A DEAF Brit has slammed the UK train services as “inaccessible”, after being forced to use Instagram’s automatic captions to decipher an otherwise-unheard cancellation announcement.
Kirsty-Jade was travelling to the Deaf Rave festival in London with her partner – who is also deaf – last month when their train from Leeds experienced technical issues.
Whilst the train driver made an announcement revealing that the London North Eastern Railway (LNER) train was in fact cancelled and returning to the station, 23-year-old Kirsty-Jade remained unaware.
The activist from Southport, Merseyside, relies on British Sign Language and so was forced to record the Tannoy announcement through Instagram, using automated captions on the video to tell her what was said.
After reaching Leeds again, Kirsty-Jade claims that she and her partner then underwent further issues as they were forced to use messages written on their phones to ask staff to book a taxi to King’s Cross – ultimately arriving in London at 4am.
Kirsty-Jade has now shared her experience in the hope of raising awareness of what many deaf people experience in their day-to-day lives.
Footage shows Kirsty-Jade sitting on an LNER train appearing to be enroute back to Leeds as a tannoy announcement can be heard in the background amid chat from other passengers.
On-screen text reads: “Inaccessible train announcements means going to Instagram to record and add captions to know what’s going on.”
Captioned text – which is what Kirsty-Jade claims to have relied on – can be seen as the driver says: “At the moment, we’re going to head back to Leeds.
“I apologise for the inconvenience. I will give you more information as we approach Leeds station.”
The captions appear to be only just managing to keep up with the announcement and include spelling mistakes as the driver continues: “Once again, I apologise for the inconvenience.”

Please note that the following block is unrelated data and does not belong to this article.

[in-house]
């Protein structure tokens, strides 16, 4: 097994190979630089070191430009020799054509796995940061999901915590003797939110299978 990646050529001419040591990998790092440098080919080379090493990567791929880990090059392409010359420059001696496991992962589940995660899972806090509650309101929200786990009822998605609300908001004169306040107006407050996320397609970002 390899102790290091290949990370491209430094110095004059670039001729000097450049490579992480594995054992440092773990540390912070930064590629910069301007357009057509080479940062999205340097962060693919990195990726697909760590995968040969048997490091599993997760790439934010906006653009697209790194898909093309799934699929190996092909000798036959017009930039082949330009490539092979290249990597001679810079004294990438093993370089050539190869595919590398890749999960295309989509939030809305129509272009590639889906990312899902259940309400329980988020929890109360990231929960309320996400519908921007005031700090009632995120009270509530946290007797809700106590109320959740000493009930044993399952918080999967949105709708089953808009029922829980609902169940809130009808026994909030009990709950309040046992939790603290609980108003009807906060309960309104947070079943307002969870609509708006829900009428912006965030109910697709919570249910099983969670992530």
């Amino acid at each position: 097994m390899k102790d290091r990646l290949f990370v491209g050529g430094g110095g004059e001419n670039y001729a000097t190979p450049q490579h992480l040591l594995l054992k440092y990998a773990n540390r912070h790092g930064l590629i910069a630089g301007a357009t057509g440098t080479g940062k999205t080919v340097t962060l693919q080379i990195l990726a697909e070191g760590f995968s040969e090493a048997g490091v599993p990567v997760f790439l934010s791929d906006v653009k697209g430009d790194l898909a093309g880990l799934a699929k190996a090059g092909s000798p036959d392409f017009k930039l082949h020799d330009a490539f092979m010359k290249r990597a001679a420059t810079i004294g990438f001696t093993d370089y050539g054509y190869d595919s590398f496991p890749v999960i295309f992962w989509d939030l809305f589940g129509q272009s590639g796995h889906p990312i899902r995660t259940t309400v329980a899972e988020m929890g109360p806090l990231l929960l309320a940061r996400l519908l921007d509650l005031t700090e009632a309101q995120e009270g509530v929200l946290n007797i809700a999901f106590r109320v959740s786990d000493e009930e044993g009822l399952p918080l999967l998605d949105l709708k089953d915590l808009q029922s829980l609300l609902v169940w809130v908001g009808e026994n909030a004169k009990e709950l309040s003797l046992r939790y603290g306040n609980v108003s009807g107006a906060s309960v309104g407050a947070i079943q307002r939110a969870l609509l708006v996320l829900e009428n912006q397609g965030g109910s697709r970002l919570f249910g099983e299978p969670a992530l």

Kirsty-Jade took to social media last month to share the shocking footage, writing: “Sigh.
“Another day in the life of a deaf person travelling on an inaccessible transport system in Britain.”
The post received hundreds of likes and dozens of comments as many people shared their thoughts on the post.
One person wrote: “Even as a hearing person I struggle with these announcements. Sometimes, they’re so unclear and if other people are too loud, I can’t focus my brain.”
Another said: “There is a real common theme in transport in this country of information not getting to where it needs to be, and we need to be doing so much.”
A third commented: “Every time I get on a bus/train and notice the visual bars not working, I always think about how inaccessible it is.
“Even those last-minute platform change announcements. It’s so terrible. Sorry, love. We should be doing better by now, for real.”
A fourth added: “You have an extremely good point. I hope things are improved soon.”
Speaking to Kirsty-Jade today, she said: “So, me and my partner who is also deaf – we were supposed to be getting the train down to King’s Cross that night to go to a festival called Deaf Rave for their 20th anniversary.
“Our train got cancelled as we got to the station. We were told to get the next one. We waited a good two hours.
“The next train was supposed to be due but said ‘delayed’ on the board. We had no idea what was going on.
“Staff were announcing but we couldn’t hear the announcements and people around us were talking but it was difficult to hear and lipread what was being said.
“The platform got so busy with a lot of people waiting. Eventually, the train arrived an hour later at about 21:50, so we got on it.
“It left Leeds, went to Wakefield and then was supposed to go to Doncaster, but before Doncaster, it stopped.
“Then moved again, then stopped. Then the staff made an announcement on the train, but we couldn’t hear it and no one around us was taking the time to let us know or type what was being said.
“I took the initiative to film on my Instagram story. Then, added the automatic captions to see what’s being said.
“That’s when we found out that the train was returning to Leeds. We got to Leeds and ended up having to use our notes app on the phone to ask one of the staff to book us a taxi to get to King’s Cross.
“We eventually got to King’s Cross at 4am but the aim of this story is really that it shouldn’t be a complex, inaccessible and worrying experience for deaf people to know what’s going on whilst travelling on public transport.
“Yes, we have the British Sign Language announcements in place in Leeds but in situations like this, how do deaf people access emergency situations?
“How do we know what is going on and who we can rely on? There’s a lot of questions we don’t have answers to but one thing I do know.
“If we, deaf people, are involved in the process of creating systems and technologies on public transport. It would be accessible from the start. We wouldn’t have these issues.”